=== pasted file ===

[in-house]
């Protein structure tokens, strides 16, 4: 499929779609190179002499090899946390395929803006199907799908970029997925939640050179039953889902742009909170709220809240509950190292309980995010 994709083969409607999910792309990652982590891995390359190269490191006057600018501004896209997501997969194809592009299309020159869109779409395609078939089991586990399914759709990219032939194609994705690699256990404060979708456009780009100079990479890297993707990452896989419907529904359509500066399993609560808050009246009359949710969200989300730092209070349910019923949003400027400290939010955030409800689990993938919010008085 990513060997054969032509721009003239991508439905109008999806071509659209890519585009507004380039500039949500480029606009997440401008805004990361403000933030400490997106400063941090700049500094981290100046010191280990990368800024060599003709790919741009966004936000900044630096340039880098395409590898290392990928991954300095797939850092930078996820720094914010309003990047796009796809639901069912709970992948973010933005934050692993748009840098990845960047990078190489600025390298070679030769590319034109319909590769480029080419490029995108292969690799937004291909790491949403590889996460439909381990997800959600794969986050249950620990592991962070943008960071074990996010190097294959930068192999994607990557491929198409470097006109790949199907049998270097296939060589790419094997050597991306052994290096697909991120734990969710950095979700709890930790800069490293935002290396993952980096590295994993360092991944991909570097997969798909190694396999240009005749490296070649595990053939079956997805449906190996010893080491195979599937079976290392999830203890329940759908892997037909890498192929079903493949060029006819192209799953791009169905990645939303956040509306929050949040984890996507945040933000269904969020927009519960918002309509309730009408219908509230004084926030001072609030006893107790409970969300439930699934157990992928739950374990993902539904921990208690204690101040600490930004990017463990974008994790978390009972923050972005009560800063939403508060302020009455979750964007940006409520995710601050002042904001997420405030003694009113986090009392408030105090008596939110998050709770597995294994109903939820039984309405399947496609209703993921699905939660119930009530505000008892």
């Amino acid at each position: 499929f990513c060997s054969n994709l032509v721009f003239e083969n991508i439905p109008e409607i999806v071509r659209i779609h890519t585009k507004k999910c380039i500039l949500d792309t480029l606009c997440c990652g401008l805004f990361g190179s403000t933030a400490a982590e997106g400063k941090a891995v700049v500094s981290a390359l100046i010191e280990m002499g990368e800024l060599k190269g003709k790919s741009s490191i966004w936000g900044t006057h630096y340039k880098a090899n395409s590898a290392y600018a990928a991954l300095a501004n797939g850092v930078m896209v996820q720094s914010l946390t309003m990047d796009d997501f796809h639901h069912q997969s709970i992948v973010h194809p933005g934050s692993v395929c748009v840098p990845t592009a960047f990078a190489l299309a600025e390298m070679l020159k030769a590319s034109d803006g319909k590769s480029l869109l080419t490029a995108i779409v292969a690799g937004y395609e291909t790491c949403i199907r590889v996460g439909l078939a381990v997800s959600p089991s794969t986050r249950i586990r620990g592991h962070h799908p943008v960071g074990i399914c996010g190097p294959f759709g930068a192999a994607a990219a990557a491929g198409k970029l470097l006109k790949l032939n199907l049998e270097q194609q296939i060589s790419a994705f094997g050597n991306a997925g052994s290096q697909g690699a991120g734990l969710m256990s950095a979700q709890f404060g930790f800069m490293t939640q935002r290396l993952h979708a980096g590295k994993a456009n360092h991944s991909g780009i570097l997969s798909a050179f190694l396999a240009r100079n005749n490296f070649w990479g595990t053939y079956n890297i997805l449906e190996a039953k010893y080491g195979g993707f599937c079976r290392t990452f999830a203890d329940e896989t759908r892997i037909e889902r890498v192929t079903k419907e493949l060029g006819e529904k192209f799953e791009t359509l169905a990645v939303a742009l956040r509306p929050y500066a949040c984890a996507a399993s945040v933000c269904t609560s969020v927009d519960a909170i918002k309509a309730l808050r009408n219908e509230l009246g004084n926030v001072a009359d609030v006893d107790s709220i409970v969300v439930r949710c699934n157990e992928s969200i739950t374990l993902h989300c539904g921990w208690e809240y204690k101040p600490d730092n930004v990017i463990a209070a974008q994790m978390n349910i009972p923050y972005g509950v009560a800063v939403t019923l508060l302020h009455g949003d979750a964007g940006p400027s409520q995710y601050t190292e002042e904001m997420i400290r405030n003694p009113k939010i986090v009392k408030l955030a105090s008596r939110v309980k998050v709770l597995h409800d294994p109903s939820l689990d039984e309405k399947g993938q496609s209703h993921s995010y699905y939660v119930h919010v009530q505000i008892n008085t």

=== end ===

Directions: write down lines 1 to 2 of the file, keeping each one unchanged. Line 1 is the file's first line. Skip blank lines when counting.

[in-house]
């Protein structure tokens, strides 16, 4: 499929779609190179002499090899946390395929803006199907799908970029997925939640050179039953889902742009909170709220809240509950190292309980995010 994709083969409607999910792309990652982590891995390359190269490191006057600018501004896209997501997969194809592009299309020159869109779409395609078939089991586990399914759709990219032939194609994705690699256990404060979708456009780009100079990479890297993707990452896989419907529904359509500066399993609560808050009246009359949710969200989300730092209070349910019923949003400027400290939010955030409800689990993938919010008085 990513060997054969032509721009003239991508439905109008999806071509659209890519585009507004380039500039949500480029606009997440401008805004990361403000933030400490997106400063941090700049500094981290100046010191280990990368800024060599003709790919741009966004936000900044630096340039880098395409590898290392990928991954300095797939850092930078996820720094914010309003990047796009796809639901069912709970992948973010933005934050692993748009840098990845960047990078190489600025390298070679030769590319034109319909590769480029080419490029995108292969690799937004291909790491949403590889996460439909381990997800959600794969986050249950620990592991962070943008960071074990996010190097294959930068192999994607990557491929198409470097006109790949199907049998270097296939060589790419094997050597991306052994290096697909991120734990969710950095979700709890930790800069490293935002290396993952980096590295994993360092991944991909570097997969798909190694396999240009005749490296070649595990053939079956997805449906190996010893080491195979599937079976290392999830203890329940759908892997037909890498192929079903493949060029006819192209799953791009169905990645939303956040509306929050949040984890996507945040933000269904969020927009519960918002309509309730009408219908509230004084926030001072609030006893107790409970969300439930699934157990992928739950374990993902539904921990208690204690101040600490930004990017463990974008994790978390009972923050972005009560800063939403508060302020009455979750964007940006409520995710601050002042904001997420405030003694009113986090009392408030105090008596939110998050709770597995294994109903939820039984309405399947496609209703993921699905939660119930009530505000008892």